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Cancer Res. 2004 Oct 15;64(20):7473-8.

Human polynucleotide phosphorylase (hPNPaseold-35): a potential link between aging and inflammation.

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1
Department of Pathology, Herbert Irving Comprehensive Cancer Center, Columbia University Medical Center, College of Physicians and Surgeons, New York, New York, USA.

Abstract

Chronic inflammation is a characteristic feature of aging, and the relationship between cellular senescence and inflammation, although extensively studied, is not well understood. An overlapping pathway screen identified human polynucleotide phosphorylase (hPNPase(old-35)), an evolutionary conserved 3',5'-exoribonuclease, as a gene up-regulated during both terminal differentiation and cellular senescence. Enhanced expression of hPNPase(old-35) via a replication-incompetent adenovirus (Ad.hPNPase(old-35)) in human melanoma cells and normal human melanocytes results in a characteristic senescence-like phenotype. Reactive oxygen species (ROS) play a key role in the induction of both in vitro and in vivo senescence. We now document that overexpression of hPNPase(old-35) results in increased production of ROS, leading to activation of the nuclear factor (NF)-kappaB pathway. Ad.hPNPase(old-35) infection promotes degradation of IkappaBalpha and nuclear translocation of NF-kappaB and markedly increases binding of the transcriptional activator p50/p65. The generation of ROS and activation of NF-kappaB by hPNPase(old-35) are prevented by treatment with a cell-permeable antioxidant, N-acetyl-l-cysteine. Infection with Ad.hPNPase(old-35) enhances the production of interleukin (IL)-6 and IL-8, two classical NF-kappaB-responsive cytokines, and this induction is inhibited by N-acetyl-l-cysteine. A cytokine array reveals that Ad.hPNPase(old-35) infection specifically induces the expression of proinflammatory cytokines, such as IL-6, IL-8, RANTES, and matrix metalloproteinase (MMP)-3. We hypothesize that hPNPase(old-35) might play a significant role in producing pathological changes associated with aging by generating proinflammatory cytokines via ROS and NF-kappaB. Understanding the relationship between hPNPase(old-35) and inflammation and aging provides a unique opportunity to mechanistically comprehend and potentially intervene in these physiologically important processes.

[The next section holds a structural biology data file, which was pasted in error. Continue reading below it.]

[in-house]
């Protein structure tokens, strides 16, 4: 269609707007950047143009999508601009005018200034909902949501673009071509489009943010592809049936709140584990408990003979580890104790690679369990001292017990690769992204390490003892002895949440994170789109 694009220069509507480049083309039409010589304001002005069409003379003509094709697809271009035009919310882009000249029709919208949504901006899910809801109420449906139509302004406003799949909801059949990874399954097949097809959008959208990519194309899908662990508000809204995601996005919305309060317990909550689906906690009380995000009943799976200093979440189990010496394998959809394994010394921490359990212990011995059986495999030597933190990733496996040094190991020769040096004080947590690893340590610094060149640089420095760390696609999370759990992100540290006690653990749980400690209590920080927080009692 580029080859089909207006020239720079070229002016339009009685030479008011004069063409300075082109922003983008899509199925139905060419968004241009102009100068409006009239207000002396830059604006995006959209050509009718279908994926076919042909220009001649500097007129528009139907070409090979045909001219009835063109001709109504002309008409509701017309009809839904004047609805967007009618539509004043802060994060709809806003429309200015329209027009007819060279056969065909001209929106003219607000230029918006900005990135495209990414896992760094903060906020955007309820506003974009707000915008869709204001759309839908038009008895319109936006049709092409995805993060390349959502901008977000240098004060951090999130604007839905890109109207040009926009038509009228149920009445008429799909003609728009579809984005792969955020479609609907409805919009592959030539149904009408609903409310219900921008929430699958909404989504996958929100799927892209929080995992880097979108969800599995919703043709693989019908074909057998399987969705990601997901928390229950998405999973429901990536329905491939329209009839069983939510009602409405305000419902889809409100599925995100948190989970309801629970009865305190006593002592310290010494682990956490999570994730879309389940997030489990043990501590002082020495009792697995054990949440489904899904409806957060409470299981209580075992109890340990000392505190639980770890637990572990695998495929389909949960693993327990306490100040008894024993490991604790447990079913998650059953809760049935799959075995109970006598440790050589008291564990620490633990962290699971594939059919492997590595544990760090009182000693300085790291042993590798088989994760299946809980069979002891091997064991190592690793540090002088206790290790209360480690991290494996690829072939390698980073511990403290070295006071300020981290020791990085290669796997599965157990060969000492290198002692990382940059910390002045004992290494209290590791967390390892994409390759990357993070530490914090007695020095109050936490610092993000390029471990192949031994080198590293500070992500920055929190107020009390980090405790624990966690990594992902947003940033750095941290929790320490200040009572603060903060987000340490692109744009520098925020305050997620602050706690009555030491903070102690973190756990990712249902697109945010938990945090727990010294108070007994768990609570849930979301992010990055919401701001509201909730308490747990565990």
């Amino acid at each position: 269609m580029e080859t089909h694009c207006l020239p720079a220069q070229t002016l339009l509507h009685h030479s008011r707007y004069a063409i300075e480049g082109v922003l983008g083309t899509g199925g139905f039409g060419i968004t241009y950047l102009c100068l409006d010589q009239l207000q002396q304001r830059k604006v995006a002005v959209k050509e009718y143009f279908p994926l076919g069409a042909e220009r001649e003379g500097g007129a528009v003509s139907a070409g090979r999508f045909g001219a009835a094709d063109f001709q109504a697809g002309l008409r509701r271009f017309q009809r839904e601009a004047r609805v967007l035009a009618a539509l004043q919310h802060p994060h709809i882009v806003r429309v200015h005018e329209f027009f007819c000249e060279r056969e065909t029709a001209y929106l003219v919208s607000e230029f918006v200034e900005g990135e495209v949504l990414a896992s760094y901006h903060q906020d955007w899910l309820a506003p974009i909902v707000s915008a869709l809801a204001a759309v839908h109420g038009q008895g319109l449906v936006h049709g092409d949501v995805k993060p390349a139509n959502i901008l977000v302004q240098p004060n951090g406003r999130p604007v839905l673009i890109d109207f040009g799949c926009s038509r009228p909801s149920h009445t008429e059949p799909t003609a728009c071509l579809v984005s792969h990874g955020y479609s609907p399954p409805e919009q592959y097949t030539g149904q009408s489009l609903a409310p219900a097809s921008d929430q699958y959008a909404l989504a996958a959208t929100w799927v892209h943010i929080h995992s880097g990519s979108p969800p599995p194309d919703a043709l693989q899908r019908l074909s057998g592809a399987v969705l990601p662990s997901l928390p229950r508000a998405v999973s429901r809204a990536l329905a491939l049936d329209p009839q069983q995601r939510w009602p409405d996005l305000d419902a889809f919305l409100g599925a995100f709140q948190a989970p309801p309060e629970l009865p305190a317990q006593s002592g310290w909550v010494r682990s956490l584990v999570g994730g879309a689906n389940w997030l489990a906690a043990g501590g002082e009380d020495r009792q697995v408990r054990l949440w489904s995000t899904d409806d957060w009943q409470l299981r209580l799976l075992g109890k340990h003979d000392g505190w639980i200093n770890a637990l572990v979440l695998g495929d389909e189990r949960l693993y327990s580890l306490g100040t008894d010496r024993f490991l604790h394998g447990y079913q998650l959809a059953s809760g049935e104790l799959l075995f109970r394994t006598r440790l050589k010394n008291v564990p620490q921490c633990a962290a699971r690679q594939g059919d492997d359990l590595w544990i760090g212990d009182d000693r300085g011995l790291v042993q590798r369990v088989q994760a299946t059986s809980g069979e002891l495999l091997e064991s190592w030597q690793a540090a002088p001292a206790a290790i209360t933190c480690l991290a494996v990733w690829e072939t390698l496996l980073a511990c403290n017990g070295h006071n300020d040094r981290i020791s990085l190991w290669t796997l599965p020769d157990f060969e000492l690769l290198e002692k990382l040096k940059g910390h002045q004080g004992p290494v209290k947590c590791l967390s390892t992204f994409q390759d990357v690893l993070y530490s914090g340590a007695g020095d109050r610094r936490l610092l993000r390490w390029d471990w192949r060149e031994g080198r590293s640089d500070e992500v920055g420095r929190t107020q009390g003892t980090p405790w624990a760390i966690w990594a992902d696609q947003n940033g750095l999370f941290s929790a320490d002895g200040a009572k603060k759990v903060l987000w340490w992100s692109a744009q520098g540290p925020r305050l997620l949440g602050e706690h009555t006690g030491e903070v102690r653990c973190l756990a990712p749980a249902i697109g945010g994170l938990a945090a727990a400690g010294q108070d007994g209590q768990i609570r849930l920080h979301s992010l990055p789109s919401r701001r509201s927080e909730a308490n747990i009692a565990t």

PMID:
15492272
DOI:
10.1158/0008-5472.CAN-04-1772
[Indexed for MEDLINE]
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